(a) Gold.—After deduction of the gold to be returned to Russia, the official holding of gold as shown in the Reichsbank’s return of the 30th November, 1918, amounted to $577,089,500. This was a very much larger amount than had appeared in the Reichsbank’s return prior to the war, and was the result of the vigorous campaign carried on in Germany during the war for the surrender to the Reichsbank not only of gold coin but of gold ornaments of every kind. Private hoards doubtless still exist, but, in view of the great efforts already made, it is unlikely that either the German Government or the Allies will be able to unearth them. The return can therefore be taken as probably representing the maximum amount which the German Government are able to extract from their people. In addition to gold there was in the Reichsbank a sum of about $5,000,000 in silver. There must be, however, a further substantial amount in circulation, for the holdings of the Reichsbank were as high as $45,500,000 on the 31st December, 1917, and stood at about $30,000,000 up to the latter part of October, 1918, when the internal run began on currency of every kind. We may, therefore, take a total of (say) $625,000,000 for gold and silver together at the date of the Armistice.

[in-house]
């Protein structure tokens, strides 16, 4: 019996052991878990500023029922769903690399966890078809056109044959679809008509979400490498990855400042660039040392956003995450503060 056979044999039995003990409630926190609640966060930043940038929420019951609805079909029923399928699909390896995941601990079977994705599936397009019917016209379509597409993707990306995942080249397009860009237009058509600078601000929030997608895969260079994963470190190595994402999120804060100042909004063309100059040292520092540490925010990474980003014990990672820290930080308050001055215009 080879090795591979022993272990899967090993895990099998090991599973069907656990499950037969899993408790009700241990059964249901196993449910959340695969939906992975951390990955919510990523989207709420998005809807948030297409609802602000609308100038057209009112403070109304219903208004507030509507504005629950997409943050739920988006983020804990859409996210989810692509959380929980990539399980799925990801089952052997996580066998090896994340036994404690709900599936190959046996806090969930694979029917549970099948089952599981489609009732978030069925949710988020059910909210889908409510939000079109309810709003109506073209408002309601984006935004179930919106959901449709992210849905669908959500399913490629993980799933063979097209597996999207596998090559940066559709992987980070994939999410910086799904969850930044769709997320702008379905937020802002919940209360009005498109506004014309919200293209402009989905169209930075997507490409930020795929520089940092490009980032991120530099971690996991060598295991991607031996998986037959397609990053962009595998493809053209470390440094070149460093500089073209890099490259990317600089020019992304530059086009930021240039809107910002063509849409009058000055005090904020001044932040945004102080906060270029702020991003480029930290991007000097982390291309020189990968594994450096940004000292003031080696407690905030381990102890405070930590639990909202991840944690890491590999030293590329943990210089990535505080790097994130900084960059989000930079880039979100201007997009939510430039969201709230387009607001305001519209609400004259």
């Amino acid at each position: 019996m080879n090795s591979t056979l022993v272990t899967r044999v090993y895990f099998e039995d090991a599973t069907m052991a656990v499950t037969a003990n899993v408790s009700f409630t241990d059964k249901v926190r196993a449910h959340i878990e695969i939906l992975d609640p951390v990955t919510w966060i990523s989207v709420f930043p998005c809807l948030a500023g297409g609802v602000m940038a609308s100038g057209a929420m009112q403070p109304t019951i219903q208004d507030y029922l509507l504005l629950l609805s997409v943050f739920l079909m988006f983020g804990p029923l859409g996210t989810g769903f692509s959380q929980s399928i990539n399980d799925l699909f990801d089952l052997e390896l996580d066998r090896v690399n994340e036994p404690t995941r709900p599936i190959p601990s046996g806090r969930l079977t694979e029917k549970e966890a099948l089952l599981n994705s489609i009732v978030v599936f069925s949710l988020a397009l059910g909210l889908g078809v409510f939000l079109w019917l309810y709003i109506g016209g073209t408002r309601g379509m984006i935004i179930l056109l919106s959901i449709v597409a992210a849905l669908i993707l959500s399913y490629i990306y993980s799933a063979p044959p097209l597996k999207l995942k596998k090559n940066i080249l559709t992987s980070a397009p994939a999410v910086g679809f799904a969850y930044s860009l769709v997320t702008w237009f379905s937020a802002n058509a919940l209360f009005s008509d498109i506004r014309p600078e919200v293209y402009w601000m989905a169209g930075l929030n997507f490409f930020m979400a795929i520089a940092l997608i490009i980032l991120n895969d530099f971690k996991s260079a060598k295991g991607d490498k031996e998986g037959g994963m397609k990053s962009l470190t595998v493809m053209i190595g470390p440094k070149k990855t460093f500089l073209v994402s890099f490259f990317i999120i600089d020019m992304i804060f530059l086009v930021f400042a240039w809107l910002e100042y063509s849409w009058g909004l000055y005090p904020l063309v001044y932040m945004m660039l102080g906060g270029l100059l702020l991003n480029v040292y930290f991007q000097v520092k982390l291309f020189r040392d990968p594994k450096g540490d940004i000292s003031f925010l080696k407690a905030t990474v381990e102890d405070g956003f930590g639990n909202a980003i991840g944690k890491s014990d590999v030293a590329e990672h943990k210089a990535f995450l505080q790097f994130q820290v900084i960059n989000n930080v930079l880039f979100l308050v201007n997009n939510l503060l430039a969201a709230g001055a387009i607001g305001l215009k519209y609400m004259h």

These reserves, however, are no longer intact. During the long period which elapsed between the Armistice and the Peace it became necessary for the Allies to facilitate the provisioning of Germany from abroad. The political condition of Germany at that time and the serious menace of Spartacism rendered this step necessary in the interests of the Allies themselves if they desired the continuance in Germany of a stable Government to treat with. The question of how such provisions were to be paid for presented, however, the gravest difficulties. A series of Conferences was held at Treves, at Spa, at Brussels, and subsequently at Chateau Villette and Versailles, between representatives of the Allies and of Germany, with the object of finding some method of payment as little injurious as possible to the future prospects of Reparation payments. The German representatives maintained from the outset that the financial exhaustion of their country was for the time being so complete that a temporary loan from the Allies was the only possible expedient. This the Allies could hardly admit at a time when they were preparing demands for the immediate payment by Germany of immeasurably larger sums. But, apart from this, the German claim could not be accepted as strictly accurate so long as their gold was still untapped and their remaining foreign securities unmarketed. In any case, it was out of the question to suppose that in the spring of 1919 public opinion in the Allied countries or in America would have allowed the grant of a substantial loan to Germany. On the other hand, the Allies were naturally reluctant to exhaust on the provisioning of Germany the gold which seemed